Console.BackgroundColor = originalBackgroundColor
End Sub

Once again, the first thing the code does is save the current foreground and background colors. It then sets the ForegroundColor property to Black and the BackgroundColor property to Green. After positioning the cursor at the left edge of the progress bar, it prints a string of Os with a length of m_currentBarLength.

Running DirCopy

After so much description, you must be eager to see the application run (see Figures 2 and 3) and check out the results (see Figure 4). I’ve set up a directory with a bunch of dummy files to test copying. I recommend you do the same before you use DirCopy to copy any critical files.

Figure 2: Starting DirCopy

Figure 3: DirCopy Running

Figure 4: DirCopy Finished

What Else?

The DirCopy application, while potentially useful, is not quite production ready. To make it more robust, I would need to add lots more error handling (in other words, the boring, tedious stuff). You also could improve the ConsoleProgressBar class to allow more control. The following are some more possible enhancements:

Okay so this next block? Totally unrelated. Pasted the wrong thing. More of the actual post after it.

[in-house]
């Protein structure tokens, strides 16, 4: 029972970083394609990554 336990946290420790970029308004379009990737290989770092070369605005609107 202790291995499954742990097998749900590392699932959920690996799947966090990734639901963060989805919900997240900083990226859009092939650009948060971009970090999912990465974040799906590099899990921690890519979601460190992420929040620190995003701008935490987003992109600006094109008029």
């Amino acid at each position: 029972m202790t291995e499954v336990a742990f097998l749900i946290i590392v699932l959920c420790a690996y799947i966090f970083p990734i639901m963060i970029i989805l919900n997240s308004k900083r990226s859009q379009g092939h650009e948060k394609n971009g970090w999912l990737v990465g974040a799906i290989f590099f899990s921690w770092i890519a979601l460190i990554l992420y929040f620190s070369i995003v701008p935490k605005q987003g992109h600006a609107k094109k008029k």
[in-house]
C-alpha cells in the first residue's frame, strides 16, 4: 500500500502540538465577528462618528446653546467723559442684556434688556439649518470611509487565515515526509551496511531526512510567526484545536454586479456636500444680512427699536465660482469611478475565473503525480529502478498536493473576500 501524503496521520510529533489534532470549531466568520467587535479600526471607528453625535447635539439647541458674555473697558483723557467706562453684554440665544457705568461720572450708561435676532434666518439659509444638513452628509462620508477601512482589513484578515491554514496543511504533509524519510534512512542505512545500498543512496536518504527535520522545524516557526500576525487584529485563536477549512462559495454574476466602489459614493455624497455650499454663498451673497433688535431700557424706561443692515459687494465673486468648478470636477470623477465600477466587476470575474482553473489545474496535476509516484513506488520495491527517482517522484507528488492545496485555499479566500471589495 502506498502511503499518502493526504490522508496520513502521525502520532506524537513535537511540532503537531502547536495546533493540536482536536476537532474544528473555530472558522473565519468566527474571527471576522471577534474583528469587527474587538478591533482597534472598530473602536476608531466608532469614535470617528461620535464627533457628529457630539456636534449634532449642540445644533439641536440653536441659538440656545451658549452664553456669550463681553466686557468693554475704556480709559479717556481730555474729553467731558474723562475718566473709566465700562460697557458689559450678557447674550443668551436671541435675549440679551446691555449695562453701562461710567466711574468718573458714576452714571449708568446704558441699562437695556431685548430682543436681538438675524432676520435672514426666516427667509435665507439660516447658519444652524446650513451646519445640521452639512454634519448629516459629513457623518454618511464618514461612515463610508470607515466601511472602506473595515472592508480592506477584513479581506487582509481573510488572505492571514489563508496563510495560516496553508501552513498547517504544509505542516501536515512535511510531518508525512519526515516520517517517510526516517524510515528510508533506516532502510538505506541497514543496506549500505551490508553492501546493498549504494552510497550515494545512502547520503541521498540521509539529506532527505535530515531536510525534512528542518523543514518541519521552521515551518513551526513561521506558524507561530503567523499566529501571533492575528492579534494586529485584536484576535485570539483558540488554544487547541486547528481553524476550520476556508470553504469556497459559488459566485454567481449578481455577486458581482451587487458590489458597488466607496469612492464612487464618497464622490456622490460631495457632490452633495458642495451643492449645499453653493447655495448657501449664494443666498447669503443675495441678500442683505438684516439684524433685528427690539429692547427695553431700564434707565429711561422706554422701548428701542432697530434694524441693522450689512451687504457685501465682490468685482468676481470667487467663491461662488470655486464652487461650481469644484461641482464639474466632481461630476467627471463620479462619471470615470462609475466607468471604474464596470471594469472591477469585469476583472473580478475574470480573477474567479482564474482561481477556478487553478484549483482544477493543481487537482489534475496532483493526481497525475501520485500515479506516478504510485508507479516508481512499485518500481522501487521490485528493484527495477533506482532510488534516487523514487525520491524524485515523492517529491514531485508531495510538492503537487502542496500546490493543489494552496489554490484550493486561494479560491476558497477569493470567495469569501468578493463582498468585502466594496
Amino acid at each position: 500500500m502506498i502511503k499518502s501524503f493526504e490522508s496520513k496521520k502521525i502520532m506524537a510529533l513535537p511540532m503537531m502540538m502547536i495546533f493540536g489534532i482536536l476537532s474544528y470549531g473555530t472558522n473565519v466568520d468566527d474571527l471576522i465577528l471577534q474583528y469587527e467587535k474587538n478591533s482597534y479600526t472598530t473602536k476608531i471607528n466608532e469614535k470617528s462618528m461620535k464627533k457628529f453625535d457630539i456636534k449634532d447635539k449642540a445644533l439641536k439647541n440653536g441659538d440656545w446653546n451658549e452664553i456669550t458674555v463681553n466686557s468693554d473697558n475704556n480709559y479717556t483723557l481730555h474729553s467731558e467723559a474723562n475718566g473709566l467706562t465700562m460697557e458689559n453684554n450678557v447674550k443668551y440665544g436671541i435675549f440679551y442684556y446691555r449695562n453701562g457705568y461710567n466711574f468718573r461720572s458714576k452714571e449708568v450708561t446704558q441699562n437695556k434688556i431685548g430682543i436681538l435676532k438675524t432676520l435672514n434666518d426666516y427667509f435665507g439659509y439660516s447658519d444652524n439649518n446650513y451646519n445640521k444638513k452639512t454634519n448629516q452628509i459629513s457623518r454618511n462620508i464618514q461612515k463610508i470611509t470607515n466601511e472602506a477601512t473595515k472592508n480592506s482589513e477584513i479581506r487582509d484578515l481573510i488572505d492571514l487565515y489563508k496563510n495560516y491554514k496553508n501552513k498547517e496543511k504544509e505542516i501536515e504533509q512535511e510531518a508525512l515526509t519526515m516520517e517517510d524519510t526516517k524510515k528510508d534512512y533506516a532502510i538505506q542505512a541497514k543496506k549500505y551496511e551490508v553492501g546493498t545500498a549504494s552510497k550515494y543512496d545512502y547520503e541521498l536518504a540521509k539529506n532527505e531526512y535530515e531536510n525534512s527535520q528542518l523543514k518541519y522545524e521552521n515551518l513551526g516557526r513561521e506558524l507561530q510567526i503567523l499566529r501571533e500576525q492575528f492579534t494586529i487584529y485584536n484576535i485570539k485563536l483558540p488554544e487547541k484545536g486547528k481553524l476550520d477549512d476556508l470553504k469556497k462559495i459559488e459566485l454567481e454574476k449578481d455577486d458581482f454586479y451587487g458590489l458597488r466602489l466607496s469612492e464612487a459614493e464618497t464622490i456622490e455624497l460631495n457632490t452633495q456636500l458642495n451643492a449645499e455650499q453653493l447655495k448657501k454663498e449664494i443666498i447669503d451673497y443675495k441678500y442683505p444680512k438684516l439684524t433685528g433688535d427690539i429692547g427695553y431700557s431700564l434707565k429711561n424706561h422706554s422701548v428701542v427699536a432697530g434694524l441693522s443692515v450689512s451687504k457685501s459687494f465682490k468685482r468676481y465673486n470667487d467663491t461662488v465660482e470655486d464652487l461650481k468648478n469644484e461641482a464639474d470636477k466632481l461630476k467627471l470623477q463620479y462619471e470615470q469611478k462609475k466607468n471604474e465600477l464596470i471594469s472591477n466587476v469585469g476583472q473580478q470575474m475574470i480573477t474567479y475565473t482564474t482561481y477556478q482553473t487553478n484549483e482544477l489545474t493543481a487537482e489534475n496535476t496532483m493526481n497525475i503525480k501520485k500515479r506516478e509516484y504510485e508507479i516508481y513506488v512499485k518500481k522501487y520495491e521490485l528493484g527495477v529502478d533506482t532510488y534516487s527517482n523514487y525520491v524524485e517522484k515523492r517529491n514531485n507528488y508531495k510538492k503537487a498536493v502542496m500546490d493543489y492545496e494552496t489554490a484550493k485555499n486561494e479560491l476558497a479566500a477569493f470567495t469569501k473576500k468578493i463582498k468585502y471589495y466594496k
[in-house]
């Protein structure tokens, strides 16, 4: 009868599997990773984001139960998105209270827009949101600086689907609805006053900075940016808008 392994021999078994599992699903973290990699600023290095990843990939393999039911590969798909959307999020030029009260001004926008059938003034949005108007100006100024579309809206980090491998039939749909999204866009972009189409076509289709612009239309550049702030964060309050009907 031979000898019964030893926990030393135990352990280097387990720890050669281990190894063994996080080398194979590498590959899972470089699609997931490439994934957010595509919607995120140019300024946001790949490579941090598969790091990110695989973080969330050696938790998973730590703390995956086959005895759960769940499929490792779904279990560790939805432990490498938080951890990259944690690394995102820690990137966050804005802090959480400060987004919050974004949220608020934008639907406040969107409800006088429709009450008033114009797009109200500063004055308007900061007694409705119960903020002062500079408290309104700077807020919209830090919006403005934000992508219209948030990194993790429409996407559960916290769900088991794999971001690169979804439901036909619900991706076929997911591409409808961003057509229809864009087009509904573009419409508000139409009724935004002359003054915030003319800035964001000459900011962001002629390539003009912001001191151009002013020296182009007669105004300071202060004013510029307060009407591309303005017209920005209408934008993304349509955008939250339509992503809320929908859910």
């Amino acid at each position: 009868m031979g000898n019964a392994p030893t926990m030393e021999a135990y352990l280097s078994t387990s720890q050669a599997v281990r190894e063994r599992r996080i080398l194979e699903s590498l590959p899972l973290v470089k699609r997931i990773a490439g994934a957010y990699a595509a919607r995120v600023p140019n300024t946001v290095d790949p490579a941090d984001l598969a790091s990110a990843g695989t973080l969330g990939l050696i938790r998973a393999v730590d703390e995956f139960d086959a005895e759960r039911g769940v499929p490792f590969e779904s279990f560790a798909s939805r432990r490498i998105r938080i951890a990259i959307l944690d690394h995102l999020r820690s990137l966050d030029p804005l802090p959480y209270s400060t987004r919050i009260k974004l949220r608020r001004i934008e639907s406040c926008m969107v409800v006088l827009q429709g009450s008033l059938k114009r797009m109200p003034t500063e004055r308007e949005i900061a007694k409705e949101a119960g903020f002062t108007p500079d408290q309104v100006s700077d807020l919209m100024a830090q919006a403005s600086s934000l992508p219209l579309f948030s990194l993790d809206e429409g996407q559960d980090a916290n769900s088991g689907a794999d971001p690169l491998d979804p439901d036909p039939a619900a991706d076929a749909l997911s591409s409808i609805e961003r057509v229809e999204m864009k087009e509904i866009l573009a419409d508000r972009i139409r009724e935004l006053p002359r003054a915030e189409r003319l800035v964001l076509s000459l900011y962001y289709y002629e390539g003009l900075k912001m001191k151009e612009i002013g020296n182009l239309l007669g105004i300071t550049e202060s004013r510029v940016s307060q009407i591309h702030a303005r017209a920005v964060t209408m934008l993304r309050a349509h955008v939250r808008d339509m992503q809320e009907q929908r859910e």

• Allow more control of the placement and length of the bar
  • Allow the percent complete area to be placed anywhere the programmer chooses
  • Allow custom messages in the message bar
  • Add an option to choose between a horizontal or vertical progress bar

More to Explore

I hope that this article has been useful in showing you some of the cool new console application features available in VB 2005. Although the features I covered are some of my favorites, I urge you to check the numerous other new console app features to find a few favorites of your own.

Download the Code

To download the accompanying source code for DirCopy, click here.

About the Author

Josh Fitzgerald is an applications development group leader for a large medical device company in Warsaw, Indiana. Designing and developing Visual Basic .NET applications is only one of his responsibilities, but it is his favorite part of his job. You can reach Josh at